Believe me, you do not want me to sing to you. No one does. Much as I love to sing, when I start in, cats howl and neighbors call the police to report a monster in the woods. But those words from The Sound of Music seemed to fit this last week of posting with the other ladies here at Writer's Plot. I just don't know what I'll do with myself without a Wednesday morning deadline. I might just sleep in instead of hurling myself out of bed at o dark thirty (whatever the heck that means) and slipping silently into my chair, sitting in the gloom and staring at the shiny silver screen, waiting for my brain to come on line and start tossing out words.
Today I went back through some of the old posts, copying them for posterity, or at least, until this computer dies. Reading through a year of them, I was struck by something that had never occurred to me before. For many years, my mother wrote weekly newspaper columns on gardening and country living. I was always awestruck by her erudition--she knew so much about so many things--and by her ability to have a fresh idea to write about every week, year after year. When I went back and looked at my own blogs, I realized that in some small way, I am following in my mother's footsteps. It is a pleasing thought indeed.
I don't know about the rest of you, but I've become enough of an old fogey that I really hate change. I don't like to have to learn to use new appliances--those stoves that require a Ph.D to operate, the microwaves that have control panels that look like they belong in the cockpits of jets, the fancy new flat screen TV that requires three different remotes to play a DVD, unless you have a child of twelve around to help out. I hate the new energy saving bulbs that make it feel like I live in a cave for the first few minutes that they're on and won't fit in many of my lamps. I don't want my cell phone to come with a hundred apps. I just want it to work in case of emergency.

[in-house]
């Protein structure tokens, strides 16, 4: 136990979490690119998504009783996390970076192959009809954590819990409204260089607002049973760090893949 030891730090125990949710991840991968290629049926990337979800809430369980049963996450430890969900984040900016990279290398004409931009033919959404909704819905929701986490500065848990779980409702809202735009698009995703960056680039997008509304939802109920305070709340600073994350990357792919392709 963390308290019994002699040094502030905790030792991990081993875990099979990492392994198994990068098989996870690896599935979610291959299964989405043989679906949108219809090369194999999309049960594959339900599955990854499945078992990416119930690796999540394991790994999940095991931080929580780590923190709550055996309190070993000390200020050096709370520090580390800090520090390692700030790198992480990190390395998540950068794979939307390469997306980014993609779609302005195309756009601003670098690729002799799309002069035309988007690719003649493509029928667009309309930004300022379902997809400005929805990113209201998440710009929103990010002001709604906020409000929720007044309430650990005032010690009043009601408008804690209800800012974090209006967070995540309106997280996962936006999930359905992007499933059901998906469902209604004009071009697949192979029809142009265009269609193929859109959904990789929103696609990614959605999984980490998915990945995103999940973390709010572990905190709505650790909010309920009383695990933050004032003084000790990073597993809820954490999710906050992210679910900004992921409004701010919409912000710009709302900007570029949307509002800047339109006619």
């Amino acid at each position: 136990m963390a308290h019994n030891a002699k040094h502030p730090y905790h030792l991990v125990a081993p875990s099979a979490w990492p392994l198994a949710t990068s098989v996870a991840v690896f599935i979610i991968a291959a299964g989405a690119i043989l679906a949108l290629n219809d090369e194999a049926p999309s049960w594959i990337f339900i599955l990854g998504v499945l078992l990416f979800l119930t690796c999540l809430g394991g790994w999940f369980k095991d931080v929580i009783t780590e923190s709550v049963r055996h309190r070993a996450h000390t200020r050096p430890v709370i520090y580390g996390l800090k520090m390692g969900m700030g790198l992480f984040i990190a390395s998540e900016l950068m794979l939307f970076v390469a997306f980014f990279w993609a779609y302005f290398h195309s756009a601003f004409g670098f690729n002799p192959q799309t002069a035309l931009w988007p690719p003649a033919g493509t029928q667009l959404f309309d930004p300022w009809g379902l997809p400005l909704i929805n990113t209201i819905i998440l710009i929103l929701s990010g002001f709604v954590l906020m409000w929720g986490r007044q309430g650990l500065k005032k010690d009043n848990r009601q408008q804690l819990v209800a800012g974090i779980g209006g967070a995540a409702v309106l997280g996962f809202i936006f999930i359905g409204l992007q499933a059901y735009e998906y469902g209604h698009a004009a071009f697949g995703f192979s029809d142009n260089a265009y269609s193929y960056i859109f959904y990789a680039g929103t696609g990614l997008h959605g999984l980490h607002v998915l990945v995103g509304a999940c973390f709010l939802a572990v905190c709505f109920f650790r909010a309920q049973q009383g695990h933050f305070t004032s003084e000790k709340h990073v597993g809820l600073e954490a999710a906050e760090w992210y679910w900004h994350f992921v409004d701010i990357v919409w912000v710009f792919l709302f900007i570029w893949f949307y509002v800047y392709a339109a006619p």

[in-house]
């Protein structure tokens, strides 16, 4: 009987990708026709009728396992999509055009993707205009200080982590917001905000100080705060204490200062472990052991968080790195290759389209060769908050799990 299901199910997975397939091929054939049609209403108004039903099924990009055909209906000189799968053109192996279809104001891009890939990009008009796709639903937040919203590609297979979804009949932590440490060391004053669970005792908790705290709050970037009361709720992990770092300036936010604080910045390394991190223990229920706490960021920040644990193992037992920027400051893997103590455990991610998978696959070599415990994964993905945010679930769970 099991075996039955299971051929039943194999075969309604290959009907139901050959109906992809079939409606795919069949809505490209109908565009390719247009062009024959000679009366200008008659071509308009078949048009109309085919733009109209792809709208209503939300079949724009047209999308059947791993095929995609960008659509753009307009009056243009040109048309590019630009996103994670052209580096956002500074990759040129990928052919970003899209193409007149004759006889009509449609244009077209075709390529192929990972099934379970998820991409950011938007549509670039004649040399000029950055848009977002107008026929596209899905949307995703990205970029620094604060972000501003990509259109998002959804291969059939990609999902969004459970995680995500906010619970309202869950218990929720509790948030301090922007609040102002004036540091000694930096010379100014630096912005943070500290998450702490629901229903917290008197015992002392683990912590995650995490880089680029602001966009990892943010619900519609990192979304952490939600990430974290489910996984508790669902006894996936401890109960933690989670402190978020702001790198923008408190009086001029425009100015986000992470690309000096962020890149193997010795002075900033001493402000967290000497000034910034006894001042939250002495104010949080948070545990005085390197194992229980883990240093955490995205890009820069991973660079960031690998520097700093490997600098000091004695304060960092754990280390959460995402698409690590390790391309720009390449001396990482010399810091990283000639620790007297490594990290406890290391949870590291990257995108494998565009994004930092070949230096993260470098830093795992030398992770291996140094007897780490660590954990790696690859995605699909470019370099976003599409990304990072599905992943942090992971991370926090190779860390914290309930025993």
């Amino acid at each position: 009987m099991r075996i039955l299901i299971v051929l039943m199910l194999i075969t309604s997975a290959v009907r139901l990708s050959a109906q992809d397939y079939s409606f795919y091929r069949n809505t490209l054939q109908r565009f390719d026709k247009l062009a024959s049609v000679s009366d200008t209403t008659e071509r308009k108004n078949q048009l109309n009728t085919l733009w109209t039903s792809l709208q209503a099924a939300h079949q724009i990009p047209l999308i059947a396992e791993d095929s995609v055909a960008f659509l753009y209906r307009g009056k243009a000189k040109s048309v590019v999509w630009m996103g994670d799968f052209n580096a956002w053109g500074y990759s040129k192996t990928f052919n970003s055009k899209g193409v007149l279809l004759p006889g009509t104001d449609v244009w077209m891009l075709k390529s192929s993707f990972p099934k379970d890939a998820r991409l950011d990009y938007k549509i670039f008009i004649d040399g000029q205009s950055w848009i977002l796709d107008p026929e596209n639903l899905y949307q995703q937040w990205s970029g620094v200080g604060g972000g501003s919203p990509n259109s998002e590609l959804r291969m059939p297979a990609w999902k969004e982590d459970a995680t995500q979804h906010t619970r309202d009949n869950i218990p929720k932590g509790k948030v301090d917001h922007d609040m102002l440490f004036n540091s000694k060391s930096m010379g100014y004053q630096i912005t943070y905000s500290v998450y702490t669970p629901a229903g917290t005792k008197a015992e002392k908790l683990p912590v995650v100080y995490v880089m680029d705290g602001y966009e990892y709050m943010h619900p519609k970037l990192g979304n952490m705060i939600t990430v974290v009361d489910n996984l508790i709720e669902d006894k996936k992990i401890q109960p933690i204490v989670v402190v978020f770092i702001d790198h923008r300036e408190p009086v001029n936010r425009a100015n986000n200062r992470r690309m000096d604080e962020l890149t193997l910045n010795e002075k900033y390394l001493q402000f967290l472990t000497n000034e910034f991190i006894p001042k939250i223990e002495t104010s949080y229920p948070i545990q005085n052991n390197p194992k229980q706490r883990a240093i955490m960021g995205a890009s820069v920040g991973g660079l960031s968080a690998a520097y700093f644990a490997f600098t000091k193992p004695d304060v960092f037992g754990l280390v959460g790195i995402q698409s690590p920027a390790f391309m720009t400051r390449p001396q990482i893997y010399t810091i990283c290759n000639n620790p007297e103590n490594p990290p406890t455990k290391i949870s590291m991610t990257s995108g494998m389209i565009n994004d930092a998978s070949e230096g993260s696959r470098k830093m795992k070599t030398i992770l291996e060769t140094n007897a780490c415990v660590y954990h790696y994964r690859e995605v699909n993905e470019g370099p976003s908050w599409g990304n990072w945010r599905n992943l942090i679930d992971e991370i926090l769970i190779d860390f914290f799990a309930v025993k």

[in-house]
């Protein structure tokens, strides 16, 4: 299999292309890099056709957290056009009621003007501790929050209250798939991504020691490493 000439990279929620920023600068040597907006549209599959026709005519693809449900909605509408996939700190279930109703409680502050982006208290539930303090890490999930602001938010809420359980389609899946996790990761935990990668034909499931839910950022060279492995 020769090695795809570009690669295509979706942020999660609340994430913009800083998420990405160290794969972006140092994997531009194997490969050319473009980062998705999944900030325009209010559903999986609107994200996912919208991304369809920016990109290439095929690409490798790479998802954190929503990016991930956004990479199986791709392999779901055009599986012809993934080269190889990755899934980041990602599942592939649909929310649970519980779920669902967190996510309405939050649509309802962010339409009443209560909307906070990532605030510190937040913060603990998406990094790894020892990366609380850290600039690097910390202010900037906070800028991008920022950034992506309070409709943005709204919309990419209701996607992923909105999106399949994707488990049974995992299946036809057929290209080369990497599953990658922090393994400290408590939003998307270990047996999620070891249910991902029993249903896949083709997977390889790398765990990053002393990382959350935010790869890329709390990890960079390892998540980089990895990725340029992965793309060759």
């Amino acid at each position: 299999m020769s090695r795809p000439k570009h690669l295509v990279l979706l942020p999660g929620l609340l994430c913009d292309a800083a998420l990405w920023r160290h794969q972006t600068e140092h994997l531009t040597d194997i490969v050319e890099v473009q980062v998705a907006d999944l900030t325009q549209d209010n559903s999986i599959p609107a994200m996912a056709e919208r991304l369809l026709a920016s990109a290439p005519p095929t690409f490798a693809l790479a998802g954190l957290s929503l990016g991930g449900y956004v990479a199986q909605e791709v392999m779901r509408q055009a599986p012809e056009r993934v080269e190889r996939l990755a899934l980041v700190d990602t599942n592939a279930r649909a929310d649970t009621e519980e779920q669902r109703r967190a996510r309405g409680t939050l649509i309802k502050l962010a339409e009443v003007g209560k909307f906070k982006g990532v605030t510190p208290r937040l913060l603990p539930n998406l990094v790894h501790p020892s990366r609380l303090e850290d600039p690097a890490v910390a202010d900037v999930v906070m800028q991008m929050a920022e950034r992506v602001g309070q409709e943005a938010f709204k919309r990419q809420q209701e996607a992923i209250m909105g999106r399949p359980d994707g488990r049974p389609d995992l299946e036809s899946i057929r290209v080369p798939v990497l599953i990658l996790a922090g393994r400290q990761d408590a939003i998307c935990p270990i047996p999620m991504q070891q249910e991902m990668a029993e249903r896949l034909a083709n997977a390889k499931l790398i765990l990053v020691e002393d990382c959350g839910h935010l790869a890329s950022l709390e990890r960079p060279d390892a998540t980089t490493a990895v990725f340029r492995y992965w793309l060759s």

So of course, I hate to think about the end of writer's plot, even though I've always considered myself as a temporary sub for Doranna. Without Lorraine to drag me out of my cave, I'm bound to retreat to my former luddite status. Thanks to her, I've got a presence on Facebook and My Space and lots of nice friends. I've enjoyed the kindness of all my sister bloggers. It's bound to feel different next week when Wednesday rolls around.
But change happens. This Christmas, amidst the usual chaos of relatives arriving, boxes piling up at the door, and the mandatory dozen extra trips to the grocery store, I went out with my son and his lovely fiancee, Robyn, to scout wedding venues. It means that sometime in the next year, my son will take that next, rather final feeling step away from this family as he forms a new family of his own. It also means that after thirty years of sons, I'm going to be getting a daughter. It was exciting to walk through several prospective wedding venues and imagine Robyn in a lovely dress and Jake in a tux. To imagine our family and friends and neighbors gathered to watch the handsome man they've watched grow up marry his beloved Robyn. The young couple were even kind to me when the sentimental old mom played them Kenny Chesney's "You Had Me From Hello."
So I guess this IS goodbye. I'm off to Egypt in a few weeks, and I'll be thinking about you as I see camels and pyramids, temples and gods. As I cruise on the Nile, feeling slightly guilty because I'm not at my desk working. And maybe, when I get back, I'll start blogging on my website, www.kateflora.com, as I set out to do several years ago.
Perhaps you'll drop by? I promise not to sing.